To prevent LBP, special attention should be paid to supporting the back, maintaining good posture, changing the habits which may lead to LBP, and maintaining ideal bodyweight . Protection measures: they include minimizing bending; adjusting the height of working chair to a suitable level to avoid bending; and when lifting, using leg strength as much as possible to reduce the stress on the waist . Sitting posture: it includes keeping waist straight, abdomen straight, and feet on the ground; using a soft cushion on your back to relax your lumbar muscles; and reducing tension. Sleeping posture: it includes lying on the side with knees bent and sleeping on a firm mattress with less cushioning to support a neutral-spine position (sleeping on a soft mattress may gradually deform lumbar spine curvature resulting in injury to lumbar muscles and soft tissue). Walking posture: it includes standing up straight, with chin up, eyes forward, without leaning forward or backward. Women with LBP should not wear high heels. High heels (>3 cm) can put a lot of stress on the waist and back muscles, increasing the risk of LBP. Obese patients should try to lose weight. Weight gain will bring burdens on the back. Pregnancy is also a heavy burden on the lumbar spine. Pregnant women should maintain correct posture and rest before giving birth.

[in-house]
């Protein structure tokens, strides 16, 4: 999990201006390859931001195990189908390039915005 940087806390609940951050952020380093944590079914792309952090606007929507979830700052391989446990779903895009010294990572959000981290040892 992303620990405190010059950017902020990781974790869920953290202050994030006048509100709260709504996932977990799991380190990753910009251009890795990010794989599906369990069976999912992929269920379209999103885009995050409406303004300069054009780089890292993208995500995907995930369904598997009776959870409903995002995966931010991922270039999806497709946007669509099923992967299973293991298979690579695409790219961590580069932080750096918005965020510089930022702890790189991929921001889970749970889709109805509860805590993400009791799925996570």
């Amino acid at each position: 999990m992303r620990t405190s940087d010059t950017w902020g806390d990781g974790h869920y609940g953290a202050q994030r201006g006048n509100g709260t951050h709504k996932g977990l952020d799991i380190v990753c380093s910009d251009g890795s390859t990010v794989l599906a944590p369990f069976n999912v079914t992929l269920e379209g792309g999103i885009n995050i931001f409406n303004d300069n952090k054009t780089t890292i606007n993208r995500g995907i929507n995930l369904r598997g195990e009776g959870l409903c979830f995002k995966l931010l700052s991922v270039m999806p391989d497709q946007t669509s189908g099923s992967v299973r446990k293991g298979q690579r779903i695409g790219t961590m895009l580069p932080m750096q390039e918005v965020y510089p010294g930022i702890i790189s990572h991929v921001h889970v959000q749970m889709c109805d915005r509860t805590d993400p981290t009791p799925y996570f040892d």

(1)Nonspecific low back pain has a long diagnostic cycle, high treatment difficulty, and high incidence.(2)Pathogenesis includes discogenic LBP, internal endplate disruption, zygapophyseal joint pain, sacroiliac joint pain, and soft tissue-derived LBP.(3)Auxiliary examination may confirm the diagnosis and is helpful for differential diagnosis.(4)Pharmacologic therapy is the first-line treatment. Individualized treatment plans should be formulated to obtain clinical efficacy.(5)Interventional therapy should be considered only after failure of medication and physical therapy which gives patients a precise and targeted treatment.(6)Rehabilitation includes exercise, acupuncture, massage, manipulation, lumbar support therapy, physical therapy, and psychological therapy and could relieve pain.(7)Disease prevention and health care can effectively improve the prognosis of CNLBP.
Conflicts of Interest
The authors declare that they have no conflicts of interest.
- F. Balagué, A. F. Mannion, F. Pellisé, and C. Cedraschi, “Non-specific low back pain,” The Lancet, vol. 379, no. 9814, pp. 482–491, 2012.
- J. Lai, F. Porreca, J. C. Hunter, and M. S. Gold, “Voltage-gatedsodiumchannels andhyperalgesia,” Annual Review of Pharmacology and Toxicology, vol. 44, no. 1, pp. 371–397, 2004.
- J. W. Kallewaard, C. Edelbroek, M. Terheggen, A. Raza, and J. W. Geurts, “A prospective study of dorsal root ganglion stimulation for non-operated discogenic low back pain,” Neuromodulation: Technology at the Neural Interface, 2019.